Health knowledge and news provided by doctors.

Toviaz Approved For Overactive Bladder Treatment

Armen Hareyan's picture
Toviaz for overactive bladder treatment

FDA on October 31st announced the U.S. marketing approval of fesoterodine fumarate (Toviaz) for the treatment of overactive bladder in adults.

According to FDA, fesoterodine relaxes smooth muscles in the bladder, leading to a reduction in urinary frequency, leakage, and the urge to urinate. Labeling for the product, which Pfizer will market as Toviaz, is not yet available.

FDA stated that fesoterodine will be available in 4- and 8-mg extended-release oral tablets. The recommended starting dosage is 4 mg per day, which can be increased to 8 mg per day, if needed, in patients who tolerate the drug well.

Follow eMaxHealth on YouTube, Twitter and Facebook.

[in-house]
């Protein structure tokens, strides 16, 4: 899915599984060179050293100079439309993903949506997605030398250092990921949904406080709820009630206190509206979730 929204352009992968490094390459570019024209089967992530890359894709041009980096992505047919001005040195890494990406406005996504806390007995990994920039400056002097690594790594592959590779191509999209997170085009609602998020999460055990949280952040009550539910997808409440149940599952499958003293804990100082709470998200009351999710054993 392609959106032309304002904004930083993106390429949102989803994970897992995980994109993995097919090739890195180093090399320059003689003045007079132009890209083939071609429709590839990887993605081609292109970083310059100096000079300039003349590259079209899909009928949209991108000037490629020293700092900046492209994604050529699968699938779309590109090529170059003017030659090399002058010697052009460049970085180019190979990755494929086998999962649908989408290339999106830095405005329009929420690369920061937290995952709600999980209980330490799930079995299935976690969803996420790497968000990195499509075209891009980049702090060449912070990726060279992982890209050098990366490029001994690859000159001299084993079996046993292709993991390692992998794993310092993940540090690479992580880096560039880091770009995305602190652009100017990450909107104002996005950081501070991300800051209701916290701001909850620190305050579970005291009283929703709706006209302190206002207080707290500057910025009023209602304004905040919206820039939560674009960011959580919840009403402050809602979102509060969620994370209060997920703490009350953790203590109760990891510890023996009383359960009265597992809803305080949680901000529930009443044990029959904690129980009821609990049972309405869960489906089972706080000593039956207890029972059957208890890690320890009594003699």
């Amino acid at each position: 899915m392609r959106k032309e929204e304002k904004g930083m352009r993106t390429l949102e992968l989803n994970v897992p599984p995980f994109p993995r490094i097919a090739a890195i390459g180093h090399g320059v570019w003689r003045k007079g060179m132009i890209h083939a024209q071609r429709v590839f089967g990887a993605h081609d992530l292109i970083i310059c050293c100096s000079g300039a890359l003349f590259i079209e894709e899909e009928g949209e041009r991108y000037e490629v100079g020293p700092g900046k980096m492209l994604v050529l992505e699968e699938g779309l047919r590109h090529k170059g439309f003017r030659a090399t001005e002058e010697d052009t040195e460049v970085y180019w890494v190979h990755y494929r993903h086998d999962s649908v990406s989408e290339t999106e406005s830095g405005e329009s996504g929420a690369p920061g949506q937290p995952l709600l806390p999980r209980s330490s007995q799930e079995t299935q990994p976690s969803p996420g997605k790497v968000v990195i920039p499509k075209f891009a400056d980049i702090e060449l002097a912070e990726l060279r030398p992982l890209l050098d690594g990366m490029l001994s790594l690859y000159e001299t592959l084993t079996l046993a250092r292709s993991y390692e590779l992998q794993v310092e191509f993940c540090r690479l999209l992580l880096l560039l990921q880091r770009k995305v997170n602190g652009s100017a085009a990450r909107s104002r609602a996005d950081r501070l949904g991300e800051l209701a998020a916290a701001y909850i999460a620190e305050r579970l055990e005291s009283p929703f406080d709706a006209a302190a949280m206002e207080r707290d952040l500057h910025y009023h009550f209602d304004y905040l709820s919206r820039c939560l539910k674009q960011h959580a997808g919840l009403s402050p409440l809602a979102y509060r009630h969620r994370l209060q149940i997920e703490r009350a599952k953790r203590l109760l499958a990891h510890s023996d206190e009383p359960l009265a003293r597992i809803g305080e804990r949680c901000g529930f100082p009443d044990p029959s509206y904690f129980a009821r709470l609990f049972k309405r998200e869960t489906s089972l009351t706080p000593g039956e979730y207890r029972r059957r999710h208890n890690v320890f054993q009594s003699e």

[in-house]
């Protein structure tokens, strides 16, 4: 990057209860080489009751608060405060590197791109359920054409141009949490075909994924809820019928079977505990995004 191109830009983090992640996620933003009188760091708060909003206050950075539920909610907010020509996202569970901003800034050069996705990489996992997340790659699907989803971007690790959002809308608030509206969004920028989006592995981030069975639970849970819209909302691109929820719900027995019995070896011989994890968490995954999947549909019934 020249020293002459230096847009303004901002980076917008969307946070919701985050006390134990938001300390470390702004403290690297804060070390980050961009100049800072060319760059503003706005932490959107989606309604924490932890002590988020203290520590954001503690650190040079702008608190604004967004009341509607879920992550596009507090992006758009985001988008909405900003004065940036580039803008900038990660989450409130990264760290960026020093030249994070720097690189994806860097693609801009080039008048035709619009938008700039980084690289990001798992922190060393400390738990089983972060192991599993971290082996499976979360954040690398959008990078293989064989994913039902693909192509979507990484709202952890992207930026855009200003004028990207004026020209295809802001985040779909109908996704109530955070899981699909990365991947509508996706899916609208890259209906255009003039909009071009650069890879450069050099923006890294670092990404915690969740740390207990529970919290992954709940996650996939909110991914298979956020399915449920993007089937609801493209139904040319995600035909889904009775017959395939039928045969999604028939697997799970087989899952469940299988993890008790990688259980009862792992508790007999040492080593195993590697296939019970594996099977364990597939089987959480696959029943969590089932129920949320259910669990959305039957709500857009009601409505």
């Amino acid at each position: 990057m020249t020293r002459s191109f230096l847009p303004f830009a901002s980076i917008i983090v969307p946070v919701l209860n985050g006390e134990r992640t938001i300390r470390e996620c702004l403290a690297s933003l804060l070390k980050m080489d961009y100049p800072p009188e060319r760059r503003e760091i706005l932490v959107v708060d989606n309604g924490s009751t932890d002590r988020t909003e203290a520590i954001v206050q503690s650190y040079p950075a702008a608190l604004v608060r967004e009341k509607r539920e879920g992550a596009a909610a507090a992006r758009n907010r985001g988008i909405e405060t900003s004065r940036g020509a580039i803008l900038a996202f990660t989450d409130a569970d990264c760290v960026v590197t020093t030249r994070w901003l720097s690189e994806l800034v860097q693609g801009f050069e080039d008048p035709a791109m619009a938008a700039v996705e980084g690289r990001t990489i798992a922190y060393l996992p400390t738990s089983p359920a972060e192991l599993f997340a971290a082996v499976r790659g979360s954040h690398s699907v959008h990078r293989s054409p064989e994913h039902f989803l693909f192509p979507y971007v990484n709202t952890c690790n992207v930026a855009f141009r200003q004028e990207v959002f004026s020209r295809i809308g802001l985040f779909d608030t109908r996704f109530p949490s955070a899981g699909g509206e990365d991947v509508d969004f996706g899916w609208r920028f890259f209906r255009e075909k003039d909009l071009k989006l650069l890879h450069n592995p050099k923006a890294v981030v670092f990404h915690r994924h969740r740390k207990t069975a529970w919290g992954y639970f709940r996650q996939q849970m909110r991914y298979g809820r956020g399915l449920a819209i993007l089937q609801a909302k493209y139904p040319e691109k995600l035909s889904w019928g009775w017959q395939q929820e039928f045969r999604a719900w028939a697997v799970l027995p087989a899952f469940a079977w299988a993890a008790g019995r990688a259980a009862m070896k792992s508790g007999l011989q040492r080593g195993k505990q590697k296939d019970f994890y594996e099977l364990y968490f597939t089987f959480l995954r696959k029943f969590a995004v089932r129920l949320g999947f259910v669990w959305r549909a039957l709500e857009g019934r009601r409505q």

Please, click to subscribe to our Youtube Channel to be notified about upcoming health and food tips.

FDA described as "statistically significant and clinically meaningful" the reduction in urinary frequency and incontinent episodes in patients who received fesoterodine instead of a placebo during clinical trials.

Clinical trial results described in European Medicines Agency (EMEA)-approved labeling for fesoterodine indicate that the drug reduced by two the number of daily urinary episodes, compared with a reduction of one episode per day in placebo recipients.

In clinical trials of Toviaz for the treatment of overactive bladder in adults, common adverse events associated with the use of fesoterodine (Toviaz) included dry mouth and constipation, according to FDA. The agency stated that dry eyes and difficulty urinating were also reported during clinical trials but were less common.

FDA stated that daily fesoterodine dosages should not exceed 4 mg in patients who have severe kidney impairment or are being concomitantly treated with a potent inhibitor of cytochrome P-450 isoenzyme 3A4. Toviaz should not be used by patients with urinary or gastric retention or uncontrolled, narrow-angle glaucoma, according to FDA.